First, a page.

Mobile Solutions are Making Life Easier In Developing Countries

mobile phone

At the Sibos financial service conference last year, Bill Gates spoke about the role of mobile solutions in the developing world. He argued that mobile phones are the key to bringing banking mobility to frontier markets around the world.

"By 2030, 2 billion people who don’t have a bank account today will be storing money and making payment with their phones" said Bill. 

Mobile solutions have long existed in countries where conditions are harsh and it is impossible to put a Wells Fargo on every corner. Already, people from places like Africa, Afghanistan, Mongolia, to the Philipines are storing money on their phones, making purchases, and sending money back home.

The growing phenomenon of mobile banking has let customers use financial services from their phones outside traditional bank branches. In fact, mobile banking was originally a solution for families to send and receive money back home where banking infrastructure is non-existent. Today, many developing countries rely on these mobile solutions to make life easier. Here are 3 examples illustrating how mobile banking has paved the way for accessible banking services in developing countries.

M-PESA in Kenya

Kenya has become a suprising leader in mobile banking. In 2007, the idea came alive after Safaricom, the country's leading mobile provider, partnered with Vodaphone to tackle a major problem.

Many Kenyan men migrate to cities to find work. Sending money back to their families who live in isolated villages is nearly impossible. The solution was to create a way to transfer money via mobile phone subscriptions using a network already in place by Safaricom, M-PESA.

In its first year, transactions reached 2.6 million daily during Christmas and Easter periods. Since then the program is the most popular money transfer and payment service in Kenya, subscribing over 17 million Kenyans, and moving billions of shillings through it annually, roughly 25 percent of the country's gross national product.

VisionFund in Cambodia

90 percent of Cambodia's poor, roughly 4.8 million people, live in rural areas. Like in many developing countries, a large number of people migrate to the city in search of work. But sending money back home in a country where banks hardly exist in rural areas is difficult.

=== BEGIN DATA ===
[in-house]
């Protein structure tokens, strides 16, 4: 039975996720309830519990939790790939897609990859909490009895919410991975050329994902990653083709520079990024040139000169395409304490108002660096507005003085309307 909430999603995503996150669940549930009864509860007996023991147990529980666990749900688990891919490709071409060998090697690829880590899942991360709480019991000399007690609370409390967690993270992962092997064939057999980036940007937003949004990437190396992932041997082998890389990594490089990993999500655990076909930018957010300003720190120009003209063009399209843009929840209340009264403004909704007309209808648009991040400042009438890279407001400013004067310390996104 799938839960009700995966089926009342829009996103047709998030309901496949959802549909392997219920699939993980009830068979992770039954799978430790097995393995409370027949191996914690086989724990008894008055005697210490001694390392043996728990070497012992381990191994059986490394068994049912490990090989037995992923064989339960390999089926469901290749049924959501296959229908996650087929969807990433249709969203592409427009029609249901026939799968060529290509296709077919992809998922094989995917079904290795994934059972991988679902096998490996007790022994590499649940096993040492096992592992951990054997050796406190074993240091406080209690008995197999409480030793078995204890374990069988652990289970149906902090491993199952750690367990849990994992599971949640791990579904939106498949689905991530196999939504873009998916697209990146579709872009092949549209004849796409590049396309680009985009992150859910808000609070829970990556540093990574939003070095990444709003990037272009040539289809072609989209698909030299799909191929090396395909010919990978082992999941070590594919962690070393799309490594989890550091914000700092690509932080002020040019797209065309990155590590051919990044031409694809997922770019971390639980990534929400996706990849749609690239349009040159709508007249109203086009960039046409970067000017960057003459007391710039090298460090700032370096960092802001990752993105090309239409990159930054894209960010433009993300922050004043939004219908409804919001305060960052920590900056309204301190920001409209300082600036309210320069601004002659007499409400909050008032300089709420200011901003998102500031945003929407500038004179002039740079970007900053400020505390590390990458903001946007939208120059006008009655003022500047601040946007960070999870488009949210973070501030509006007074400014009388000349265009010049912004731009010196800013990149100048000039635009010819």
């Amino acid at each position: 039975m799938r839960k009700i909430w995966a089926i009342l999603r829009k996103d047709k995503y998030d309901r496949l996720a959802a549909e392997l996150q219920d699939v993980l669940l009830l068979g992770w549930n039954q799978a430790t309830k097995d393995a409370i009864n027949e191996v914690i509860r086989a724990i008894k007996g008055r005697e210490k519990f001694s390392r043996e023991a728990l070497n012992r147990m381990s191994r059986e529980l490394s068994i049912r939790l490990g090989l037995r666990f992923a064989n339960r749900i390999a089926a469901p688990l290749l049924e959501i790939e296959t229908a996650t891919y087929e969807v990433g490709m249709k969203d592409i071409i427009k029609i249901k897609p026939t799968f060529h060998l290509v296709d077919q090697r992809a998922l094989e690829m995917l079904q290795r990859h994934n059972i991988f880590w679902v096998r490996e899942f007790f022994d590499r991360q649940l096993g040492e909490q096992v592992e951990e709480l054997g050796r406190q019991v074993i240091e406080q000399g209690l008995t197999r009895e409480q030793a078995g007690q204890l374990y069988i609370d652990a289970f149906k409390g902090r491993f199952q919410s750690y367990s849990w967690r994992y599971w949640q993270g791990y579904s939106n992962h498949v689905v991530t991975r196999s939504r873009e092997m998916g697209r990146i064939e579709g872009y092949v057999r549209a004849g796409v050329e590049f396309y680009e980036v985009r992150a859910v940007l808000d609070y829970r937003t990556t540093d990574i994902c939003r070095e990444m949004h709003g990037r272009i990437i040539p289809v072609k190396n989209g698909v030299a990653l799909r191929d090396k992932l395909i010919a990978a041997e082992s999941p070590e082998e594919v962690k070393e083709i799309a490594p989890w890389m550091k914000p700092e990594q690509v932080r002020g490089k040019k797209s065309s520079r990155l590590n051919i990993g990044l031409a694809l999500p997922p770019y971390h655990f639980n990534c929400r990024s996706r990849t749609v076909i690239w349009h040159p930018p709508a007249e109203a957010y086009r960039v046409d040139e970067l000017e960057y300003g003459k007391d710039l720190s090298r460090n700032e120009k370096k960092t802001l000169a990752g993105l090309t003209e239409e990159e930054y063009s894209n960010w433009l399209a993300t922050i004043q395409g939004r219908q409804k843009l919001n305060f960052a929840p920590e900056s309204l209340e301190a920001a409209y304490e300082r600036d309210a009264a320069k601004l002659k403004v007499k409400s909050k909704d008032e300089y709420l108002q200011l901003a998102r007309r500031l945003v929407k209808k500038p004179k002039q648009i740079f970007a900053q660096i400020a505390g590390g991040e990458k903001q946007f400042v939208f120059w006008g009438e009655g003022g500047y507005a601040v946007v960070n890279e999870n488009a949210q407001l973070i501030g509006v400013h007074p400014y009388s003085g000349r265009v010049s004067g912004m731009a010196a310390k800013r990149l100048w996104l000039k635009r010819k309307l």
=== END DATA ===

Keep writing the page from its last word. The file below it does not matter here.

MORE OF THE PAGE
WING, established by ANZ, has partnered with VisionFund to assist the under and unbanked of Cambodia. In country where only 3 million people use cellphones in a population of 14 million, and only 500,000 have bank accounts, the obstacles are numerous.

Yet, there has been strides of success. The program has successfully extended financial services to those living in poor and rural areas, providing banking services to 200,000 Cambodians in 2011. As an extra benefit, it has also created jobs. For example, students can pay for their college tuition by signing up new users to the banking service.

G-cash in Philippines

33 million Filipinos use a mobile phone, texting an average of 200 million messages daily. Yet, those with access to banking services is staggeringly lower.

Thanks to G-cash, Filipinos can now use their phones to bank. As the text messaging capital of the world, the potential for mobile banking in the Philippines is high. Not long after its launch, 1.3 million people in March 2006 were using G-cash as a way to transfer money. Today, mobile banking is growing. According to MasterCard's Mobile Payments Readiness Index, the Philippines sits at number 13 on the list in terms of readiness to accept new forms of mobile payments. As that number increases, so does the expansion of bank services in rural areas all across the Philippines.

While there are still many who don't have access to mobile phones, let alone mobile banking, the mission of Bill Gates and many other entrepreneurs, investors, and companies may ensure that people all over the world - no matter where they are - will have access to the whole range of financial services traditional banks offer, directly from their phones.

Photo via Flickr

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